I have a number of Arabic friends applying to graduate school and due to their situation, they tell me they intend to apply and then get a deferment for the next year. I am curious how common it is for grad schools to allow this.

I ask this because I am considering applying to PhD program in statistics and I'm starting a Master's program this fall. My GRE scores will expire at the end of the year and so I am considering applying to PhD programs this fall (with the expectation of deferring acceptance for the following year, which will be right after I get my Masters).

Most of the schools I look at seem to discourage deferment, and the only reason why I can think maybe the Arabic students don't run into difficulties is b/c they don't require any funding (they tend to be on the KSA scholarships).

Just curious if anyone can give me a realistic idea of how grad schools generally deal with deferments?

TIA, Matt

1 Answer 1


I think the general trend for deferrals is to make them available, but not automatic—usually, you have to explain exactly why you want the deferral, and what you plan to do in the intervening time. For example, doing a volunteer year (for example, for a Peace Corps-like organization) or accepting a prestigious international fellowship are usually acceptable reasons for a deferral. On the other hand, accepting a job offer for a year would normally not be considered grounds for a deferral. However, I think this is a policy that differs from department to department and institution to institution, so definitely check with them first!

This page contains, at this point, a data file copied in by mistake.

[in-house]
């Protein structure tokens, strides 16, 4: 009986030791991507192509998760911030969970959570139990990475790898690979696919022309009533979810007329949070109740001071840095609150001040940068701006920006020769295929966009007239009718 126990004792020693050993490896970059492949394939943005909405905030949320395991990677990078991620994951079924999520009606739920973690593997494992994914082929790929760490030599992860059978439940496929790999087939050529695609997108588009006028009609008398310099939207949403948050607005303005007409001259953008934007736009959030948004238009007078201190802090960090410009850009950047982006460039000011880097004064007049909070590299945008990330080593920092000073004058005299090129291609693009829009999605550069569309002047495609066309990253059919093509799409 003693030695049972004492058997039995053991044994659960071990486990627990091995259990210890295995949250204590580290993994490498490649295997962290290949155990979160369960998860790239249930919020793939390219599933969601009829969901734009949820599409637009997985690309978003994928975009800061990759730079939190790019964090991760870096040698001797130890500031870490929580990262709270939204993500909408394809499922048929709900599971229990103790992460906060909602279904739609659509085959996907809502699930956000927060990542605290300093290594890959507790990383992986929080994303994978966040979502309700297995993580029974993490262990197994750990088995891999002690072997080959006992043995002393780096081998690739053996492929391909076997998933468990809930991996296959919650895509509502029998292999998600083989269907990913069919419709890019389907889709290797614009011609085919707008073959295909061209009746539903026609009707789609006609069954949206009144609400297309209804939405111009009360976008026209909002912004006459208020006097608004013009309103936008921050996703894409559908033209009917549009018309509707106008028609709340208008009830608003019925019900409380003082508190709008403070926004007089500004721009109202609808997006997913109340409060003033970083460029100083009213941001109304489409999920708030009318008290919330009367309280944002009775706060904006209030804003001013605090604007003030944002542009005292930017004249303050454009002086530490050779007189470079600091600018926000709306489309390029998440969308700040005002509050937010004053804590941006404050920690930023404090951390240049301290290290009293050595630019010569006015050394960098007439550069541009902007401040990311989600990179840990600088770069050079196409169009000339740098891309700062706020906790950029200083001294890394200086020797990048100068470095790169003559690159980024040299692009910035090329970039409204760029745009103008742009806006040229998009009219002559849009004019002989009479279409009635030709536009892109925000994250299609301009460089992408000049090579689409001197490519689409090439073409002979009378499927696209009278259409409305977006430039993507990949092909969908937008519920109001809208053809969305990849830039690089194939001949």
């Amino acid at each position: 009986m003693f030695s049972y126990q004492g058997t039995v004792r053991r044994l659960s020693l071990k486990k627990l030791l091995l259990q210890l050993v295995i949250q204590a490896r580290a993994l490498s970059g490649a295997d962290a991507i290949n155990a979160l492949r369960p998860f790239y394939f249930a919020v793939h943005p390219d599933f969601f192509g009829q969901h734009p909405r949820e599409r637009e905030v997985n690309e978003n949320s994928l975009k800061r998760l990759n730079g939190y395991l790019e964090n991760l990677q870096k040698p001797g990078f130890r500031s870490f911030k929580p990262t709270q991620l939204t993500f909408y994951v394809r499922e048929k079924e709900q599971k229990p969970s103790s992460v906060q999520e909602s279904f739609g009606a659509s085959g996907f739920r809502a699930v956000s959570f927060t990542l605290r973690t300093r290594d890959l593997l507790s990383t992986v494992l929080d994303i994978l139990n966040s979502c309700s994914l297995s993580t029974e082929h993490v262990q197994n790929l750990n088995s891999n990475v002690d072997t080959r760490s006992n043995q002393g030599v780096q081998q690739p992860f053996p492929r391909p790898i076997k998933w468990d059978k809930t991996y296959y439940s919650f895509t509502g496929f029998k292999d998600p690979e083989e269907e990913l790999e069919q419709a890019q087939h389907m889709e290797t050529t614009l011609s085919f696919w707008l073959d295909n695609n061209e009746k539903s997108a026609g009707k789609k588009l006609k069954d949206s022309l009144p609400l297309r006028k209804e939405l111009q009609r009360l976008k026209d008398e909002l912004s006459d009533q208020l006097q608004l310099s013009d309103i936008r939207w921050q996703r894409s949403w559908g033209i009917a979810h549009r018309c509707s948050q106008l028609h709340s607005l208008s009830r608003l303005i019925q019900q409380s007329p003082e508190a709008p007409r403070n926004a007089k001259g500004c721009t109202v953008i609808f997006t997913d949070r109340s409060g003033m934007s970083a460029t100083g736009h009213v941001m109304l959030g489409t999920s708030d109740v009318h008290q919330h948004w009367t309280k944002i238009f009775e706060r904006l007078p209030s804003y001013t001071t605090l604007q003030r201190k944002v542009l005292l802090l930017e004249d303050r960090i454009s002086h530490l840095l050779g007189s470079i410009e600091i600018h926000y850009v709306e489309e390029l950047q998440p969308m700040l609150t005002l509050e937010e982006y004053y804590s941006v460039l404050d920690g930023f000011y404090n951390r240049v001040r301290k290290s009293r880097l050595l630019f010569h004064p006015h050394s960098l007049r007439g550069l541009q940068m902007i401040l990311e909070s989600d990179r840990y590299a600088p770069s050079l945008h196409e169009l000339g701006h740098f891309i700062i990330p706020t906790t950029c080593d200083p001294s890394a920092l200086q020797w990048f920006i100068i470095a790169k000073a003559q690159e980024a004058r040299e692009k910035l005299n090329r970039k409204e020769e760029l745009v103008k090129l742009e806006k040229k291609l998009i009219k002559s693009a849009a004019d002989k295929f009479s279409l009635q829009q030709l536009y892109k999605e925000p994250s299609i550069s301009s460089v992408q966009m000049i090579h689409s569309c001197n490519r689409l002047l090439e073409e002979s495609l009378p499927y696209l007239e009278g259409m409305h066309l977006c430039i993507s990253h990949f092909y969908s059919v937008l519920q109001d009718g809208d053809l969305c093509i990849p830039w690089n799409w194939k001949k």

The reason for this is that deferrals impact two admission classes: the current one, as well as the following one. You can't admit extra students, because you have the deferring students from the present year, plus you're now "short" a student for the new incoming class.

  • Thank-you: that was pretty much my impression. I've been in academics for awhile and can't remember ever hearing a student granted a deferral. However b/c all of these students acted like it was commonplace, I naturally wondered if things might have changed. May 20, 2014 at 18:10
  • 1
    @MattBrenneman: Immigration might be a different issue altogether—it's certainly a significant obstacle for students from many countries these days, and could also be an "acceptable" reason to defer. (Depends on the school.)
    – aeismail
    May 20, 2014 at 18:20

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